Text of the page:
Perhaps it’s my temperament or astrology sign, my cellular make-up, or maybe it’s just my access to joy – but I believe in physical exertion. I learned to enjoy the bliss of play growing up in the heart of the Appalachians with hippie parents squashing my pleas for television and Barbie dolls with commands to get outside, enjoy nature, and make my own fun. When I was in middle school and my hormones steered fat onto my thighs and stomach, clouded my brain, and cause my moods to ebb and flow like the tides, I hit the running track with my best friend and experienced focus, peace and contentment. I decided to study psychology and exercise in undergrad to further understand the connection between the two – why activity induced a surge of otherwise difficult to attain clarity and joy. I never found out, but now I don’t have to know the mechanism as I have enough anecdotal evidence to convince me that it just does.
I am now a physical therapist and see patients daily that begin treatment with pain, a weakness of muscle as well as a diminished spirit. As progress occurs and the patients participate in hours of exercise and movement they begin to develop a sense of control over their livelihood, tools to live their lives without unmanageable pain. They begin to crack jokes, tell stories about their families, and enjoy one another.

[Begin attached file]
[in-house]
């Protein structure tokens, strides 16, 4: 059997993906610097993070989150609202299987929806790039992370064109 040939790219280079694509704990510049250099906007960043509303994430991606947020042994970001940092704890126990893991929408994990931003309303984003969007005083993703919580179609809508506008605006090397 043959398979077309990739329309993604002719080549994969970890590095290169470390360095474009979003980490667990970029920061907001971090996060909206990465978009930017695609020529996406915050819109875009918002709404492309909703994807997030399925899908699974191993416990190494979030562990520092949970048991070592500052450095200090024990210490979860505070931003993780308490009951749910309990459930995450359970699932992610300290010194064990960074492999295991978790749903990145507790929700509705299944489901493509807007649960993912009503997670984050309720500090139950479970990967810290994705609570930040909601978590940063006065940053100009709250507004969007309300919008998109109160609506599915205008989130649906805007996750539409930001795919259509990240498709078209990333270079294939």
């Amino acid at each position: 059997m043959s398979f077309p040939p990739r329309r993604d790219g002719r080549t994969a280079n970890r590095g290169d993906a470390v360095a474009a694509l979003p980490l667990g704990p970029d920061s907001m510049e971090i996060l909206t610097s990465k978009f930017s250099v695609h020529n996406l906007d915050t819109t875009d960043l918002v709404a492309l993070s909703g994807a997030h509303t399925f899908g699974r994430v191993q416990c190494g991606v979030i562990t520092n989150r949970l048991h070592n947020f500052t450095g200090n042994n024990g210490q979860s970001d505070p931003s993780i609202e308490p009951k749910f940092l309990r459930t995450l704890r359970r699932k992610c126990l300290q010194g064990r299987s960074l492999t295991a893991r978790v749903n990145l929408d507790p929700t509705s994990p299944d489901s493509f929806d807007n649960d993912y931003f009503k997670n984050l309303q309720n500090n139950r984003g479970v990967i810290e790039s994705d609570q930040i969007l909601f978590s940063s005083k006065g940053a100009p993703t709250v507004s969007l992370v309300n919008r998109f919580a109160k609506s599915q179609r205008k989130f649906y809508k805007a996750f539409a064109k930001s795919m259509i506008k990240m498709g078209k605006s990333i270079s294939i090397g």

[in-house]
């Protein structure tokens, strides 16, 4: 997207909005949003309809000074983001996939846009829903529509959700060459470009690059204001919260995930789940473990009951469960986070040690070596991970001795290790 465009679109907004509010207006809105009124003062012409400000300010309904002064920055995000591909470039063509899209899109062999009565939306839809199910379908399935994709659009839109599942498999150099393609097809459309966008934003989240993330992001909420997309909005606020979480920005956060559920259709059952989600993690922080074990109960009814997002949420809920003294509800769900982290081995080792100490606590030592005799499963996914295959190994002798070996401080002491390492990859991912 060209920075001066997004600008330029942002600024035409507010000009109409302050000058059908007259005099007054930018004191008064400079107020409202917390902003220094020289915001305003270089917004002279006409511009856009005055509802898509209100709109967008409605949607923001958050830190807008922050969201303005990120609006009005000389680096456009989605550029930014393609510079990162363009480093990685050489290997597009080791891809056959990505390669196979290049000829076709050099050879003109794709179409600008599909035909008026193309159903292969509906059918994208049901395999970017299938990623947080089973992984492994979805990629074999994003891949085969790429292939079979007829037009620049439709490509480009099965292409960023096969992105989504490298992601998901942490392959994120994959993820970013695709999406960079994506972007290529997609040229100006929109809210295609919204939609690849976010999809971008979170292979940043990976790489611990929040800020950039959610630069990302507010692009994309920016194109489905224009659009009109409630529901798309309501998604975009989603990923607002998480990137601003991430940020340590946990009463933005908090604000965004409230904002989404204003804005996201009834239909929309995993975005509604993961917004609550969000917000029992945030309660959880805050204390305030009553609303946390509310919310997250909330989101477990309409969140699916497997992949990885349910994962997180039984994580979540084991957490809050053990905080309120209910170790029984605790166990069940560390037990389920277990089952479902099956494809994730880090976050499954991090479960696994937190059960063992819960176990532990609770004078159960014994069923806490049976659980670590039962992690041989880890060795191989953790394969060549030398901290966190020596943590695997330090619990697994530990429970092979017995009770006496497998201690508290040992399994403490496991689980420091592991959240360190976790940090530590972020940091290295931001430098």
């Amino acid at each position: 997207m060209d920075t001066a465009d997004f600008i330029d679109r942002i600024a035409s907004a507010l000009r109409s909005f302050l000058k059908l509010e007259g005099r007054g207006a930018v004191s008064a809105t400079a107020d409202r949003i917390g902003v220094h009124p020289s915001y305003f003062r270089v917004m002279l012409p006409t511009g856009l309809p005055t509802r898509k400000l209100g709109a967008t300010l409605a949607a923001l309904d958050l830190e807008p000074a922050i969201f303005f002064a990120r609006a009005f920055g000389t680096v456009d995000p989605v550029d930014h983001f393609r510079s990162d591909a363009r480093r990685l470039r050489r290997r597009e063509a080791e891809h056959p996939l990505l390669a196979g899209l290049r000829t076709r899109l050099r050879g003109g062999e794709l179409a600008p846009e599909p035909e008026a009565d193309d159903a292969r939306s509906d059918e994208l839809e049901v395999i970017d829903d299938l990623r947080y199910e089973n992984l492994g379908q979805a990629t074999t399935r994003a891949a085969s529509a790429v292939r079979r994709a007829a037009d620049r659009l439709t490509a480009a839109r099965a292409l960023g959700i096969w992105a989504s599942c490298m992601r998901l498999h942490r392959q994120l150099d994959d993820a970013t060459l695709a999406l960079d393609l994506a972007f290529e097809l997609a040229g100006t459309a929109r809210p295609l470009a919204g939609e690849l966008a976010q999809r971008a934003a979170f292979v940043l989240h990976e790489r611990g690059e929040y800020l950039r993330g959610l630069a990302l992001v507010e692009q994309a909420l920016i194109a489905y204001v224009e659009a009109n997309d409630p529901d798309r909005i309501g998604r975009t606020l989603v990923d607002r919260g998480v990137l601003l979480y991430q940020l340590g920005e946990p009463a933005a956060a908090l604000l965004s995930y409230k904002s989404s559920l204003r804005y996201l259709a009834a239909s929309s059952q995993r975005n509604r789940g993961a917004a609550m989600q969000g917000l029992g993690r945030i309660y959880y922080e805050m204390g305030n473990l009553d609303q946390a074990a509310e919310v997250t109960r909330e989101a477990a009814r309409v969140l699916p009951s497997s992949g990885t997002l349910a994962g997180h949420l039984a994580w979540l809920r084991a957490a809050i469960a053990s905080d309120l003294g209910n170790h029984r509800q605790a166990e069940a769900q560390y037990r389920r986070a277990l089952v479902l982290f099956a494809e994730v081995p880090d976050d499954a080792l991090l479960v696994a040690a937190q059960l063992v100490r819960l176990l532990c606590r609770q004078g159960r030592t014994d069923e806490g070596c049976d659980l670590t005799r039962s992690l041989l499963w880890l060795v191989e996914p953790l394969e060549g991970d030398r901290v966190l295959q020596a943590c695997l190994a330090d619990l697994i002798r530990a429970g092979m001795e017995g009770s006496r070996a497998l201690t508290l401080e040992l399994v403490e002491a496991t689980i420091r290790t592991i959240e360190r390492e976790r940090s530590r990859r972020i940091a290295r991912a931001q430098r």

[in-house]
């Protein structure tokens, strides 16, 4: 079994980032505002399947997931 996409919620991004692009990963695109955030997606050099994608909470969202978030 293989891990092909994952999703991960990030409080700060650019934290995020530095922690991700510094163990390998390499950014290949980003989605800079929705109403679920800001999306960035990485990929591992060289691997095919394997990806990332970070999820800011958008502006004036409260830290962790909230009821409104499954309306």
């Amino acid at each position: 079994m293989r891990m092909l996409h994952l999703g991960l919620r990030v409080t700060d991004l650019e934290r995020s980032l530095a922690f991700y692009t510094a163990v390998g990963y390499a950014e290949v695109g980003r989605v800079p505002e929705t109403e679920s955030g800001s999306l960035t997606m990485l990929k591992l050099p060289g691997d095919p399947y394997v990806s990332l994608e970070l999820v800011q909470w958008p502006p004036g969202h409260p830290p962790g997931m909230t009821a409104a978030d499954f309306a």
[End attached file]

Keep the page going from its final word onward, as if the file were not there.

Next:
I believe when we participate in activity or recreation, we are truly re-creating. We are not only initiating a connection between our central nervous system and motor units, but between mind and body. We can discover ourselves through physical movement, as it often demands a quieting of the internal monologue to focus the energy otherwise, as well as a respect for our physical vessel as it gets us where we want to go. There is little else that can soothe my anxieties than a swift walk in the outdoors once as a kid and now as an adult.
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